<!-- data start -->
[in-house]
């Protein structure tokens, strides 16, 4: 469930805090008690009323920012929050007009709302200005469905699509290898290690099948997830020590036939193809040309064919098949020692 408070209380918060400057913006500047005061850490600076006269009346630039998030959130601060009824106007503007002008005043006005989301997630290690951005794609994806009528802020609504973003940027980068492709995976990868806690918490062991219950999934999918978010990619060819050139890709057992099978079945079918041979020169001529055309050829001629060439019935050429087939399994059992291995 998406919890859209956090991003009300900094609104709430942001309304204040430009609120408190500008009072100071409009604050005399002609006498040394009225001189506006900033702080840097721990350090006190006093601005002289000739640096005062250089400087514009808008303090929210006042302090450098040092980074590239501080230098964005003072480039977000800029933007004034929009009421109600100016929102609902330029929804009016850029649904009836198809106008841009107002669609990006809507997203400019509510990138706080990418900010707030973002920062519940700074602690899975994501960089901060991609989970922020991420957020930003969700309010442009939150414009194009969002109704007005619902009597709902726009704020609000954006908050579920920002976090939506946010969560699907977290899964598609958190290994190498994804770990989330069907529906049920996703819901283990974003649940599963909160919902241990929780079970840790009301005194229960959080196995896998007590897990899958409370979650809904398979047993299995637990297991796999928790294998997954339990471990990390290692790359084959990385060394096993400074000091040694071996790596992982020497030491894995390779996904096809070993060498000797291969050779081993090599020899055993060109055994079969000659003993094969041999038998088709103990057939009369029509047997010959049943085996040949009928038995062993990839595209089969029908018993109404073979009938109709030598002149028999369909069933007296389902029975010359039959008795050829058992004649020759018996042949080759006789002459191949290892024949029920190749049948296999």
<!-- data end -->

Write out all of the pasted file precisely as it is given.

[in-house]
């Protein structure tokens, strides 16, 4: 469930805090008690009323920012929050007009709302200005469905699509290898290690099948997830020590036939193809040309064919098949020692 408070209380918060400057913006500047005061850490600076006269009346630039998030959130601060009824106007503007002008005043006005989301997630290690951005794609994806009528802020609504973003940027980068492709995976990868806690918490062991219950999934999918978010990619060819050139890709057992099978079945079918041979020169001529055309050829001629060439019935050429087939399994059992291995 998406919890859209956090991003009300900094609104709430942001309304204040430009609120408190500008009072100071409009604050005399002609006498040394009225001189506006900033702080840097721990350090006190006093601005002289000739640096005062250089400087514009808008303090929210006042302090450098040092980074590239501080230098964005003072480039977000800029933007004034929009009421109600100016929102609902330029929804009016850029649904009836198809106008841009107002669609990006809507997203400019509510990138706080990418900010707030973002920062519940700074602690899975994501960089901060991609989970922020991420957020930003969700309010442009939150414009194009969002109704007005619902009597709902726009704020609000954006908050579920920002976090939506946010969560699907977290899964598609958190290994190498994804770990989330069907529906049920996703819901283990974003649940599963909160919902241990929780079970840790009301005194229960959080196995896998007590897990899958409370979650809904398979047993299995637990297991796999928790294998997954339990471990990390290692790359084959990385060394096993400074000091040694071996790596992982020497030491894995390779996904096809070993060498000797291969050779081993090599020899055993060109055994079969000659003993094969041999038998088709103990057939009369029509047997010959049943085996040949009928038995062993990839595209089969029908018993109404073979009938109709030598002149028999369909069933007296389902029975010359039959008795050829058992004649020759018996042949080759006789002459191949290892024949029920190749049948296999």